Fisher-Price Rock n’ Play Inclined Sleeper Lawyers
The idea that a product marketed for babies could be faulty enough to kill is a parent’s worst nightmare. Unfortunately, for some parents using infant sleepers, this nightmare has become a reality. Once thought to be a safe, comfortable, and cozy place for your baby to snuggle into, some inclined sleepers have now been recalled due to the risk of suffocation. The danger is so real that the Consumer Product Safety Commission (CPSC) has recently warned that parents should stop using all inclined sleepers, even models that have not been recalled.What are Inclined Sleepers?
Inclined infant sleepers are devices that allow your baby to sleep at an angle while rocking. They’re marketed as having the ability to allow your baby to sleep comfortably all night long, when in fact they could be putting your baby at risk. One popular style of inclined sleeper is the Fisher-Price Rock n’ Play sleeper; Kids II and Dorel Juvenile Group also make inclined sleepers. The American Academy of Pediatrics safe-sleep guidelines state that babies should sleep on their backs in a firm, empty crib or bassinet to avoid accidental suffocation. But inclined sleepers do not follow these guidelines, which is why a recent study found that the design of these inclined sleepers is inherently dangerous.What Makes these Sleepers So Dangerous?
The sleepers make it much easier for infants to roll onto their stomachs, putting them in a risky face-down position that can cause suffocation. In other situations, the sleepers may cause a baby’s head to tilt down, seriously compressing their airway. The soft padding and restraints also increase a baby’s risk of suffocation or strangulation. Astoundingly, Fisher-Price invented these products without pediatrician guidance or any medical safety testing, according to a Washington Post investigation.Fisher-Price and Other Inclined Sleeper Brands Recalled
On April 8th, 2019, Consumer Reports revealed that 32 infant deaths had been tied Fisher-Price’s Rock n’ Play inclined sleeper and recommended a recall. Four days later, Fisher-Price recalled 4.7 million of the potentially dangerous sleepers. Soon after, two other companies, Kids II and Dorel Juvenile Group USA also recalled their inclined sleepers and offered compensation to those affected. As much as we hoped that this would be the end of the problem, it wasn’t. A consumer study found that 1 in 10 daycares was still using the inclined sleeper in August, despite the recalls. By October the number of infant deaths linked to inclined sleepers had climbed to 73.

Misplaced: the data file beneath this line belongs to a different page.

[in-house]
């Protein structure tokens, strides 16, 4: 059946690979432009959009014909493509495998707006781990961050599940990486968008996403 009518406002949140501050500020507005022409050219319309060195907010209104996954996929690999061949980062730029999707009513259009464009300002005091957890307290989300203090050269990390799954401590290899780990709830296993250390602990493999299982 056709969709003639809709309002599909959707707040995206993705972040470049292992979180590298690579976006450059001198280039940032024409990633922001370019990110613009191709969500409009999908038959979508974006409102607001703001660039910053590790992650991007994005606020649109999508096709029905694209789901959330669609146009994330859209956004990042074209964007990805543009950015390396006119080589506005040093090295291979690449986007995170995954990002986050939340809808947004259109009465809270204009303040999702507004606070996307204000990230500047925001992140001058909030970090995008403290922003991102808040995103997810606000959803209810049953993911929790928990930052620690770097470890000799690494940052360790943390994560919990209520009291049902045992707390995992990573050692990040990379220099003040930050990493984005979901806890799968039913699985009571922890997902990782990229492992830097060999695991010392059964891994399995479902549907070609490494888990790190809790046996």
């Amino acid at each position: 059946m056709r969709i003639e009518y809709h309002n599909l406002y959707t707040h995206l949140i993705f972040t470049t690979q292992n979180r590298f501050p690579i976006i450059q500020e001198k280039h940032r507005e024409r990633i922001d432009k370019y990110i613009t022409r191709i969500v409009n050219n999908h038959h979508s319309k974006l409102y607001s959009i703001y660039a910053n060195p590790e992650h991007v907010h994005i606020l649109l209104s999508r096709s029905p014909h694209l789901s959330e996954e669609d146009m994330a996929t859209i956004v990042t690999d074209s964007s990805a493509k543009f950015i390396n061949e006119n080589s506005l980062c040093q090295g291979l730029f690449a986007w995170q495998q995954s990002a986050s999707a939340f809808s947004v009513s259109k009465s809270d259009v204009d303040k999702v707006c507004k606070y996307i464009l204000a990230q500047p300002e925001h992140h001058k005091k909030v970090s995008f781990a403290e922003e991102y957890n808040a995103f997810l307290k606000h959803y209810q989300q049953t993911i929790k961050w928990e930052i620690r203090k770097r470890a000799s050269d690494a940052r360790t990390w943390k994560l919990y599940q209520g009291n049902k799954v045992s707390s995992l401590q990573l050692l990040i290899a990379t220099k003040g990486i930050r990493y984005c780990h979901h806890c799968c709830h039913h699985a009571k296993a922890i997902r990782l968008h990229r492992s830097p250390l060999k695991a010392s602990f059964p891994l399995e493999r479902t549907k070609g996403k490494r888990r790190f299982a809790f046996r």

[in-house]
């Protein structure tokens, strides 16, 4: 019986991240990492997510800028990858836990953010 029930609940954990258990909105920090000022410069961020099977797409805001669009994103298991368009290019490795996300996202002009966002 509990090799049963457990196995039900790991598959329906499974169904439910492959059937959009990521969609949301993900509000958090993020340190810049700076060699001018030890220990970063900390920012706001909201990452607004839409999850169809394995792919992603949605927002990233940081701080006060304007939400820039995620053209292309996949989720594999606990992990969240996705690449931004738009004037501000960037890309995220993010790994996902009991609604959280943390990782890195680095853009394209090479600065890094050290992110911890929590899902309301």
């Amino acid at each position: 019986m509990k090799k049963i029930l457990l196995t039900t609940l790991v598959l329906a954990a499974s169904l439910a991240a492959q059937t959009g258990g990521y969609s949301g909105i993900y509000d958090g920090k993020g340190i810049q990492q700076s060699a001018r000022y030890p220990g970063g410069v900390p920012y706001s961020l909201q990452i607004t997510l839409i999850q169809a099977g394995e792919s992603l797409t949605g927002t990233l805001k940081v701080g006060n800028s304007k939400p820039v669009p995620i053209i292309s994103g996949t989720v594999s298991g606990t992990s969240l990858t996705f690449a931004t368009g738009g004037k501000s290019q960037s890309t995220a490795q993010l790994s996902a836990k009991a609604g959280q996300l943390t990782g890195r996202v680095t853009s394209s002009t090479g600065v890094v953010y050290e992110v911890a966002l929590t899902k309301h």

Finally, in October, the Consumer Product Safety Commission (CPSC) warned that parents should stop using all brands of inclined sleepers and began calling for a federal rule that would limit the angle of infant sleepers to a maximum of 10 degrees (most inclined sleepers are at a 30-degree angle). This law would effectively ban inclined infant sleepers all together. In response to mounting evidence, the US House of Representatives passed a bill in December—the Safe Sleep for Babies Act of 2019—that would ban the sale or manufacture of inclined sleepers in the US. The bill is now awaiting action in the Senate.
Unfortunately, despite the recalls and legislative action, the dangerous sleepers are still being used and sold second-hand by parents unaware of the problem. If you are still using an inclined sleeper for a little one, please dispose of it and advise friends and family who own one to discard theirs immediately, as well. Do not give the sleeper away or re-sell it; the best thing to do with an inclined sleeper is to throw it away.Representing Families with Inclined Sleeper Lawsuits
Sadly, many families who have suffered the tragic loss of a child due to one of these sleepers may still be unaware that the sleeper was at fault. These deaths are commonly misdiagnosed as SIDS. If your baby died inexplicably while in an inclined sleeper you should contact the compassionate defective product lawyers at The Collins Law Firm at (630) 527-1595 as soon as possible. Not only can we help you figure out whether the sleeper was at fault, but we can also fight to ensure that you get the justice your family deserves.
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